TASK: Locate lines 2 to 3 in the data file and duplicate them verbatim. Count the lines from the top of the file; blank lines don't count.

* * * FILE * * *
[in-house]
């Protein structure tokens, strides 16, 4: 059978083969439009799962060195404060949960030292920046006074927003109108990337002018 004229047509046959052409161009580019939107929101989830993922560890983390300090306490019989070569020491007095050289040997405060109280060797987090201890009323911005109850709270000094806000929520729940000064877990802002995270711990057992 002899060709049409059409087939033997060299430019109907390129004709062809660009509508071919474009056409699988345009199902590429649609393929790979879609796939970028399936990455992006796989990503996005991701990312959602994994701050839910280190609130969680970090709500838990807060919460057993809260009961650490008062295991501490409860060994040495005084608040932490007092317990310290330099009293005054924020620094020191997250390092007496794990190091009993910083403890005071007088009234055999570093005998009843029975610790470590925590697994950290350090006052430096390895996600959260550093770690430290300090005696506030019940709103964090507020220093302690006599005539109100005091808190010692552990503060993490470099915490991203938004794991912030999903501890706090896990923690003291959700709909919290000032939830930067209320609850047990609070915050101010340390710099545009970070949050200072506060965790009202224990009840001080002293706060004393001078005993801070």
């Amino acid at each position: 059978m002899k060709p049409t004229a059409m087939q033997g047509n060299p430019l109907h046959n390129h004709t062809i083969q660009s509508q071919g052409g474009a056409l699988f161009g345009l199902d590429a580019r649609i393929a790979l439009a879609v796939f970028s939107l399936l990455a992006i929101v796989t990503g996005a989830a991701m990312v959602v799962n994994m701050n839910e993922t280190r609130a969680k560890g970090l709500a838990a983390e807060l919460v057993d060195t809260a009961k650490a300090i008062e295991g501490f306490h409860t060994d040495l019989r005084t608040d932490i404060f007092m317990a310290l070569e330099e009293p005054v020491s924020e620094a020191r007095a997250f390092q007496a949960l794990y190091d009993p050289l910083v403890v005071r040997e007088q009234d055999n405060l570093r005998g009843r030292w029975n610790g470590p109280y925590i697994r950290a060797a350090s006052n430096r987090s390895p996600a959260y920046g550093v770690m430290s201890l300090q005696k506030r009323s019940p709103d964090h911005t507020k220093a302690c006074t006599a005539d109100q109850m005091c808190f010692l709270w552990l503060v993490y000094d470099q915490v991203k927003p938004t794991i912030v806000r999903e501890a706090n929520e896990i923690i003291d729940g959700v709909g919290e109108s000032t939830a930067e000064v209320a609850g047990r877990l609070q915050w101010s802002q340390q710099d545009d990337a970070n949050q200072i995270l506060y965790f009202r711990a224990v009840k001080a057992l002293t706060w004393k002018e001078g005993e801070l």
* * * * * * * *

């Protein structure tokens, strides 16, 4: 059978083969439009799962060195404060949960030292920046006074927003109108990337002018 004229047509046959052409161009580019939107929101989830993922560890983390300090306490019989070569020491007095050289040997405060109280060797987090201890009323911005109850709270000094806000929520729940000064877990802002995270711990057992 002899060709049409059409087939033997060299430019109907390129004709062809660009509508071919474009056409699988345009199902590429649609393929790979879609796939970028399936990455992006796989990503996005991701990312959602994994701050839910280190609130969680970090709500838990807060919460057993809260009961650490008062295991501490409860060994040495005084608040932490007092317990310290330099009293005054924020620094020191997250390092007496794990190091009993910083403890005071007088009234055999570093005998009843029975610790470590925590697994950290350090006052430096390895996600959260550093770690430290300090005696506030019940709103964090507020220093302690006599005539109100005091808190010692552990503060993490470099915490991203938004794991912030999903501890706090896990923690003291959700709909919290000032939830930067209320609850047990609070915050101010340390710099545009970070949050200072506060965790009202224990009840001080002293706060004393001078005993801070």
């Amino acid at each position: 059978m002899k060709p049409t004229a059409m087939q033997g047509n060299p430019l109907h046959n390129h004709t062809i083969q660009s509508q071919g052409g474009a056409l699988f161009g345009l199902d590429a580019r649609i393929a790979l439009a879609v796939f970028s939107l399936l990455a992006i929101v796989t990503g996005a989830a991701m990312v959602v799962n994994m701050n839910e993922t280190r609130a969680k560890g970090l709500a838990a983390e807060l919460v057993d060195t809260a009961k650490a300090i008062e295991g501490f306490h409860t060994d040495l019989r005084t608040d932490i404060f007092m317990a310290l070569e330099e009293p005054v020491s924020e620094a020191r007095a997250f390092q007496a949960l794990y190091d009993p050289l910083v403890v005071r040997e007088q009234d055999n405060l570093r005998g009843r030292w029975n610790g470590p109280y925590i697994r950290a060797a350090s006052n430096r987090s390895p996600a959260y920046g550093v770690m430290s201890l300090q005696k506030r009323s019940p709103d964090h911005t507020k220093a302690c006074t006599a005539d109100q109850m005091c808190f010692l709270w552990l503060v993490y000094d470099q915490v991203k927003p938004t794991i912030v806000r999903e501890a706090n929520e896990i923690i003291d729940g959700v709909g919290e109108s000032t939830a930067e000064v209320a609850g047990r877990l609070q915050w101010s802002q340390q710099d545009d990337a970070n949050q200072i995270l506060y965790f009202r711990a224990v009840k001080a057992l002293t706060w004393k002018e001078g005993e801070l």